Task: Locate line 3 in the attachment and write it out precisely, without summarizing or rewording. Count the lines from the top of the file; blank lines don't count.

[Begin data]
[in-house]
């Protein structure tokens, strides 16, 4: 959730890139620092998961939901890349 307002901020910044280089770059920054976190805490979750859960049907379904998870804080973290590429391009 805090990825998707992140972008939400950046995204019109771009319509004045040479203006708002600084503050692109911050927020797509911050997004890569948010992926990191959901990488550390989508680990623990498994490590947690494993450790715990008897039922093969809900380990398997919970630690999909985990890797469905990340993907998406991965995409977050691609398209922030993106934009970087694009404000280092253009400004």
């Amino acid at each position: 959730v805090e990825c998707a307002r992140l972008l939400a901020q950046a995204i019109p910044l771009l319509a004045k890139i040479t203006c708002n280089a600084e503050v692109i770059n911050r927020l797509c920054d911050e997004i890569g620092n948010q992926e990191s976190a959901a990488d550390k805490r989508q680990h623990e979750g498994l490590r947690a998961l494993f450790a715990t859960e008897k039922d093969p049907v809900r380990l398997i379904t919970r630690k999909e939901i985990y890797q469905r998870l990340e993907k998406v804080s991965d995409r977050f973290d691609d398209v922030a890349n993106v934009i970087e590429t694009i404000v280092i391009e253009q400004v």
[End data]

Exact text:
């Amino acid at each position: 959730v805090e990825c998707a307002r992140l972008l939400a901020q950046a995204i019109p910044l771009l319509a004045k890139i040479t203006c708002n280089a600084e503050v692109i770059n911050r927020l797509c920054d911050e997004i890569g620092n948010q992926e990191s976190a959901a990488d550390k805490r989508q680990h623990e979750g498994l490590r947690a998961l494993f450790a715990t859960e008897k039922d093969p049907v809900r380990l398997i379904t919970r630690k999909e939901i985990y890797q469905r998870l990340e993907k998406v804080s991965d995409r977050f973290d691609d398209v922030a890349n993106v934009i970087e590429t694009i404000v280092i391009e253009q400004v």